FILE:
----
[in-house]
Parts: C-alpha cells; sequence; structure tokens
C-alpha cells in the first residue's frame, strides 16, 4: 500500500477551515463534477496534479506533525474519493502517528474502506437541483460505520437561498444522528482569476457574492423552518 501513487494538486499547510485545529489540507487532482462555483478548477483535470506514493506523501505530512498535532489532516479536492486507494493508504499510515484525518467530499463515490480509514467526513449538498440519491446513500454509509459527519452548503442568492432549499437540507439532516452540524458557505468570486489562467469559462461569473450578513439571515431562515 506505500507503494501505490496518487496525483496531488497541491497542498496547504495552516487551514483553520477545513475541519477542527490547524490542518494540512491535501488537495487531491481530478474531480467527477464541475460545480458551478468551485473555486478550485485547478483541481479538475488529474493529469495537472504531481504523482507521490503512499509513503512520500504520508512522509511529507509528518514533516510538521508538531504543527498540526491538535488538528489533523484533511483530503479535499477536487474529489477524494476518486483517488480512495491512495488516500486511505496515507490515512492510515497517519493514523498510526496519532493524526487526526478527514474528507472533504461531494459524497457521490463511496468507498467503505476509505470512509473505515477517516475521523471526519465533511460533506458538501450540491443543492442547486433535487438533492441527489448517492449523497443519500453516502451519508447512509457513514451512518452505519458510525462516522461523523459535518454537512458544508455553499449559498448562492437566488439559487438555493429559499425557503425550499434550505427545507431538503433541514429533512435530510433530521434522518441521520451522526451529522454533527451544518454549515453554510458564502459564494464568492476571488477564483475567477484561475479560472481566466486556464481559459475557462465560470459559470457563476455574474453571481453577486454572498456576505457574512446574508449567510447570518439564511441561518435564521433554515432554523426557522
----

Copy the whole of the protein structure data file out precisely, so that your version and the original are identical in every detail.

[in-house]
Parts: C-alpha cells; sequence; structure tokens
C-alpha cells in the first residue's frame, strides 16, 4: 500500500477551515463534477496534479506533525474519493502517528474502506437541483460505520437561498444522528482569476457574492423552518 501513487494538486499547510485545529489540507487532482462555483478548477483535470506514493506523501505530512498535532489532516479536492486507494493508504499510515484525518467530499463515490480509514467526513449538498440519491446513500454509509459527519452548503442568492432549499437540507439532516452540524458557505468570486489562467469559462461569473450578513439571515431562515 506505500507503494501505490496518487496525483496531488497541491497542498496547504495552516487551514483553520477545513475541519477542527490547524490542518494540512491535501488537495487531491481530478474531480467527477464541475460545480458551478468551485473555486478550485485547478483541481479538475488529474493529469495537472504531481504523482507521490503512499509513503512520500504520508512522509511529507509528518514533516510538521508538531504543527498540526491538535488538528489533523484533511483530503479535499477536487474529489477524494476518486483517488480512495491512495488516500486511505496515507490515512492510515497517519493514523498510526496519532493524526487526526478527514474528507472533504461531494459524497457521490463511496468507498467503505476509505470512509473505515477517516475521523471526519465533511460533506458538501450540491443543492442547486433535487438533492441527489448517492449523497443519500453516502451519508447512509457513514451512518452505519458510525462516522461523523459535518454537512458544508455553499449559498448562492437566488439559487438555493429559499425557503425550499434550505427545507431538503433541514429533512435530510433530521434522518441521520451522526451529522454533527451544518454549515453554510458564502459564494464568492476571488477564483475567477484561475479560472481566466486556464481559459475557462465560470459559470457563476455574474453571481453577486454572498456576505457574512446574508449567510447570518439564511441561518435564521433554515432554523426557522